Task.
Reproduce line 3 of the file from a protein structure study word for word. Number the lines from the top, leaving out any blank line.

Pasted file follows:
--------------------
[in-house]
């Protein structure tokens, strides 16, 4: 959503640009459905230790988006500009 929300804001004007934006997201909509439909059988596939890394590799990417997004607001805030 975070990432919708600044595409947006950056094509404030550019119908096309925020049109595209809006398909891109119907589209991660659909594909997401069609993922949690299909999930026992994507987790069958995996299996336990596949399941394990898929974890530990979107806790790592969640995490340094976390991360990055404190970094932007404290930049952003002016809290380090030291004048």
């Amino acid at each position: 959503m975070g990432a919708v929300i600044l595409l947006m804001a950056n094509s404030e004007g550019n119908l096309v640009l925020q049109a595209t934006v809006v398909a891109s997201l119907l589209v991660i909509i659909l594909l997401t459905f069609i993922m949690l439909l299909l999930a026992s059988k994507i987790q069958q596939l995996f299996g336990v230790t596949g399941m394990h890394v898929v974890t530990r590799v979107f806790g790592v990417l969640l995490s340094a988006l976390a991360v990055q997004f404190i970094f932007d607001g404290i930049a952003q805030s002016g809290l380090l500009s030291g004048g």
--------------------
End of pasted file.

């Amino acid at each position: 959503m975070g990432a919708v929300i600044l595409l947006m804001a950056n094509s404030e004007g550019n119908l096309v640009l925020q049109a595209t934006v809006v398909a891109s997201l119907l589209v991660i909509i659909l594909l997401t459905f069609i993922m949690l439909l299909l999930a026992s059988k994507i987790q069958q596939l995996f299996g336990v230790t596949g399941m394990h890394v898929v974890t530990r590799v979107f806790g790592v990417l969640l995490s340094a988006l976390a991360v990055q997004f404190i970094f932007d607001g404290i930049a952003q805030s002016g809290l380090l500009s030291g004048g």